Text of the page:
My Daddy, the Diagnosis, and My Father

It was around this time of year five years ago that my father was diagnosed with lung cancer.  I’m usually pretty good with birthdays and anniversaries, but I’ve forgotten the exact date of his diagnosis on purpose. 

For several months before being diagnosed, Daddy’s left knee had felt kind of sore, but he was in his mid-60s and everybody figured a little arthritis had set in.  And since his retirement a year or so earlier, he’d been busier than ever.  Who wouldn’t be a little sore?

He’d been on a couple of really great hunting trips; two that he’d been looking forward to for a long time.  One was to South Dakota and the other was to Argentina, and a good friend went with him on both trips.  Mr. Fox noticed that Daddy was having more and more trouble with his knee and quietly arranged for the folks who ran the hunting camps to make sure that he could enjoy a full day’s hunt without it completely exhausting him.  They were happy to oblige, and Daddy had the time of his life on those trips.

But the pain persisted, and we finally convinced him to see their family doctor just to check things out.  We had no idea what was wrong and no reason to suspect cancer.  For all we knew, it was arthritis and he needed to take something a little stronger than the Aleve or Tylenol that he would occasionally try.  Or perhaps he needed a knee replacement.  All we knew at that point was that things weren’t getting any better.  What we found out was that they were going to get worse.

After an X-ray showed that there was definitely some kind of mass above his knee, he was sent to Jackson, TN, for an MRI, which confirmed our worst fears.  The mass appeared to be cancerous.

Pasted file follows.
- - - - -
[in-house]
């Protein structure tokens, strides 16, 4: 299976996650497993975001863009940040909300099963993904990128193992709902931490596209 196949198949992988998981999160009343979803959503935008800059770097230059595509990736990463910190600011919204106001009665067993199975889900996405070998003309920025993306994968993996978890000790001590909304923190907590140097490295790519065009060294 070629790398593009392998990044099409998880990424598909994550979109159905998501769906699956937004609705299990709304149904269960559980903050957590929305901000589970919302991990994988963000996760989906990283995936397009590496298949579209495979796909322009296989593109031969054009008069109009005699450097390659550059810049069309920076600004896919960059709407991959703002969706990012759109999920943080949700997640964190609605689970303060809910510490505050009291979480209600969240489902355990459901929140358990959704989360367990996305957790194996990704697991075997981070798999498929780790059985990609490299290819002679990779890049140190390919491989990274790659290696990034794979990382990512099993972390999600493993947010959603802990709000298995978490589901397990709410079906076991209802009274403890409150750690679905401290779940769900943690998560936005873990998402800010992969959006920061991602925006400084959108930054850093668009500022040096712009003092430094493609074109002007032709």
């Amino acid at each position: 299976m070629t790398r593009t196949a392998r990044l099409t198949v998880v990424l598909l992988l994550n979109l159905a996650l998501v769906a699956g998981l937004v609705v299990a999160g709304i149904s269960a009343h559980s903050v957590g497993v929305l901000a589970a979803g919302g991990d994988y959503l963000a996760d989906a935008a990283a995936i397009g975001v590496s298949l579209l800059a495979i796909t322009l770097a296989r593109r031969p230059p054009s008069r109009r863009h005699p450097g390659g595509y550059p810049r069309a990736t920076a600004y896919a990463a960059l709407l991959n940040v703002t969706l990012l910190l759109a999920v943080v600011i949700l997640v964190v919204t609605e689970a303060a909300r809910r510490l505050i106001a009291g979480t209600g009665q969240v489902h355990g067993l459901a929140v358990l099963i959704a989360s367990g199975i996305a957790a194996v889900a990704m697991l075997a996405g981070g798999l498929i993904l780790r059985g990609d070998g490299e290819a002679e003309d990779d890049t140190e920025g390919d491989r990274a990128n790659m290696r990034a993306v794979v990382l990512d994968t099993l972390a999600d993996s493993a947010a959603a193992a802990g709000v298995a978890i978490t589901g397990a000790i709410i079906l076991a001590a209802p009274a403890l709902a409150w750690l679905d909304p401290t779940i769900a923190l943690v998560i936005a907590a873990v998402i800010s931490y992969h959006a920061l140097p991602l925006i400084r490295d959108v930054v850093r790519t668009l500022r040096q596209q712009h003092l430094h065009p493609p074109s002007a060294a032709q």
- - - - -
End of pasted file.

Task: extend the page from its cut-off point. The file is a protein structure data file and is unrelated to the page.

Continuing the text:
Daddy flew as a navigator in the Air National Guard Reserves and was a retired Colonel.  One of his good friends in the Guard flew as a flight surgeon, but in “real life,” he is an anesthesiologist here in Memphis.  He recommended an oncologist, the one he said he’d want to see if he were in Daddy’s shoes.

A week or so later, my parents were in Memphis meeting with the doctor and nurses who would treat my father for the better part of four-and-a-half years. After a couple of tests and a needle biopsy on his knee, we learned that Daddy had lung cancer.  There were a couple of small tumors on one lung along with the tumor above his knee.  It was not in the bone, but resting just on top of the bone. 

I was teaching school that day, or doing my dead-level best. It was my first year at a new school, but my principal had been a curriculum coordinator (assistant principal) at the school I’d just left.  She’s the kind of person I like to work for, and when I had the opportunity to work in a school where she’s completely in charge, I jumped at it.  You’re about to understand why.

When my parents called to fill me in, Daddy was just about to have his biopsy.  My class was at their specialty class (Art, Music, PE, etc.), and I was in my room telling my friend, Beth.  My principal happened to be walking by and came in.  I think Beth had to fill her in because all I could do was cry and try to keep my heart from falling out of my chest.

I finally caught my breath and gave some lame Annelle-like statement. You know, as in, “Miss Truvy, I promise that my personal tragedies will not affect my ability to teach 3rd graders.”

She hugged me and told me to get my purse and go to the clinic and hug my mama and daddy.  She said, “I’ll arrange to have a sub for you for the rest of the day, and I’ll pick up your kids from Art/Music/PE.  We’ll read books until the sub gets here and it’ll be great.  So, go.”

I protested, saying there was nothing I could do at the clinic and that I was fine, really fine, to stay at school.

“I know you are,” she said.  “But you’ll be better if you go.  And so will they.”